Searching with a thematic focus on Climate change gender, Climate change, Gender
Showing 41-50 of 140 results
- DocumentClimate and Development Knowledge Network, 2016Although evidence shows that women are both victims of climate change and important contributors of knowledge and skills in disaster risk, adaptation and mitigation strategies, the gender perspective is largely missing from the design and planning of climate change responses and policies.DocumentBRICS Policy Center / Centro de Estudos e Pesquisas BRICS, 2016The BRICS countries face both the challenges of developing nations in facing climate change and bear the responsibility of the developed ones. These countries have been leaders for the developing world in climate negotiations and have taken responsibility and action to reduce their contribution to the problem.DocumentCARE International, 2016The brief is the third in a series of practitioner briefs which document ALP learning on community based adaptation approaches in ways that are useful to practitioners, development actors and decision-makers.DocumentGlobal Gender and Climate Alliance, 2009Women often play critical roles in forest management, and their unique knowledge and skills can help REDD mechanisms and projects become more effective, equitable and sustainable. At the time this brief was written, the international mechanisms for REDD were being negotiated.DocumentElsevier, 2011In the limited literature on gender and climate change, two themes predominate – women as vulnerable or virtuous in relation to the environment. Two viewpoints become obvious: women in the South will be affected more by climate change than men in those countries and that men in the North pollute more than women.DocumentThe Centre for People and Forests, 2015This discussion paper captures the panel’s reflections on Myanmar’s current state of gender considerations and the policy environment in the forestry sector and, based on lessons learned, offers recommendations to improve mainstreaming gender strategies in REDD+ planning and implementation in the country.DocumentThai Society of Higher Education Institutes on the Environment, 2015This research explores why Thai women have become environmental leaders, how they work so successfully as an environmental guardian, and what their next steps could be.DocumentCARE International, 2015This guide gives suggestions on how to practically address gender and women’s empowerment in climate change and disaster risk reduction (DRR) projects, or projects which have integrated climate change and DRR considerations. It has a focus on Vietnam.Document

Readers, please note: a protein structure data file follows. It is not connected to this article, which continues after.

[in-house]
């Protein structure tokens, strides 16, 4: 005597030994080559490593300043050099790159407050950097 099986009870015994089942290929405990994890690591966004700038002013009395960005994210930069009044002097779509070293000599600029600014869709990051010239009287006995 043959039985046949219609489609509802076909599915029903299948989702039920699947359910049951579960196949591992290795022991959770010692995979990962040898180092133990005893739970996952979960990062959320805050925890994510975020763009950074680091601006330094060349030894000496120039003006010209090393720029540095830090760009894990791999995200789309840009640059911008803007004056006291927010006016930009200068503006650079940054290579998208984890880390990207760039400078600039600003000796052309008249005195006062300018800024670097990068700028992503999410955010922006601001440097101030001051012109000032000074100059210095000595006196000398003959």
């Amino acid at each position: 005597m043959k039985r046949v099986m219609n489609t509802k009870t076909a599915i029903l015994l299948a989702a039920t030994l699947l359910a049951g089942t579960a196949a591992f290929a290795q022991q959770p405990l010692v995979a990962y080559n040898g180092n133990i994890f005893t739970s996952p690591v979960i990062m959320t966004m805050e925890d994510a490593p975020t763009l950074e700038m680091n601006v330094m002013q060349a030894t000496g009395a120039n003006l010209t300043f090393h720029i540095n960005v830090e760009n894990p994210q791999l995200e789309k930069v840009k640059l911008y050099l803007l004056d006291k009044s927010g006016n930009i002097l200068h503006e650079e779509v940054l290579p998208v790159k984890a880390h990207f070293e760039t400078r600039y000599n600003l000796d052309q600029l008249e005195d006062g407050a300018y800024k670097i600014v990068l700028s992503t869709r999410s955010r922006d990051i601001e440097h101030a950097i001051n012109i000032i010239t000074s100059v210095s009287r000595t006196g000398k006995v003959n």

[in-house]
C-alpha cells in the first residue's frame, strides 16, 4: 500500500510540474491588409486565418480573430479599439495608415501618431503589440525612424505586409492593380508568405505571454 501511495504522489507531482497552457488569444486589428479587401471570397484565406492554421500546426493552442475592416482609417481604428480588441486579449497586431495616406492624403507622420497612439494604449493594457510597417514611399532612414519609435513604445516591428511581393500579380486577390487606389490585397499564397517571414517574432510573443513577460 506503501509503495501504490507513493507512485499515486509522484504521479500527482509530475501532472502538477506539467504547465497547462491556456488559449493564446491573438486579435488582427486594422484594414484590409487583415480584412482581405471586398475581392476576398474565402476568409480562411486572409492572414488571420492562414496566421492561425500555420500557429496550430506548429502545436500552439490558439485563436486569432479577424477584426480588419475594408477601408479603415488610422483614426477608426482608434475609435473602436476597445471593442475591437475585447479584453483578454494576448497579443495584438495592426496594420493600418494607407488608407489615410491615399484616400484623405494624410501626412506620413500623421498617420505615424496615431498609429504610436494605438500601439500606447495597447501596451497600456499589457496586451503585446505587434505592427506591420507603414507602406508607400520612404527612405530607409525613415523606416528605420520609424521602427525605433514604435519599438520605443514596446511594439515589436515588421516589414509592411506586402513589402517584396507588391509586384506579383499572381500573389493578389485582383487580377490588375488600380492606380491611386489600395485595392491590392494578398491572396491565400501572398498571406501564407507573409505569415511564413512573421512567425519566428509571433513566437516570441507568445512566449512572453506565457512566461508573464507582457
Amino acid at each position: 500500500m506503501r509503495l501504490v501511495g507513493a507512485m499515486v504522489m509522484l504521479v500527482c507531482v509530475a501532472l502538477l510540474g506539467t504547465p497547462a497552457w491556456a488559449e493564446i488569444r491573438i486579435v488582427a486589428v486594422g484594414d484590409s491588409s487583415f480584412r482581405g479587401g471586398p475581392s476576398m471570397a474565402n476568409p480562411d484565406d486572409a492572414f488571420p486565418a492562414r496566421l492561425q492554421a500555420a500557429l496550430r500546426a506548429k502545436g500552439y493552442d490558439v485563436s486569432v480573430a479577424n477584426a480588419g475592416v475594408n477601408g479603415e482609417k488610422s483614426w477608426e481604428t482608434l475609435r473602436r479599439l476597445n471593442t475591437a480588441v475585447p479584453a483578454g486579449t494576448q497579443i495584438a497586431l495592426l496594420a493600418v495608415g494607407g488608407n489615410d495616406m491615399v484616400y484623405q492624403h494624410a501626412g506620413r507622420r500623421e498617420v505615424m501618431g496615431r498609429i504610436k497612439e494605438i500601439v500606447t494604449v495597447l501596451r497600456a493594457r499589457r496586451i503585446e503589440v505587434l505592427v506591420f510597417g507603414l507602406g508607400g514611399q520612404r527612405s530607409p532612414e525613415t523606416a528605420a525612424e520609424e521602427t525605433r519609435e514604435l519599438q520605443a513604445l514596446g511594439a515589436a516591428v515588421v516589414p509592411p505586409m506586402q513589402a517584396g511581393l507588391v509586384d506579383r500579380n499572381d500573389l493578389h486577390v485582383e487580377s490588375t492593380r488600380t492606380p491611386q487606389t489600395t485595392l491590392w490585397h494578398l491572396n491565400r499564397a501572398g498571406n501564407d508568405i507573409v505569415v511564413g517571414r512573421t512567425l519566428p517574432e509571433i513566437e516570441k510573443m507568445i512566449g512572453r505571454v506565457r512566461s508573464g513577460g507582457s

World Humanitarian Summit Pacific Consultation Position Paper: Gender Equality and Pacific Humanitarian ResponseUN Women, 2015This paper discusses the risks faced by Pacific women when it comes to disasters and humanitarian situations.DocumentUN Women, 2013This toolkit is designed to support climate change practitioners in the Pacific islands region to integrate gender into their programmes and projects.It is aimed at climate change professionals working in national governments, non-governmental organisations, regional and international organisations who are involved in managing and implementing climate change programmes.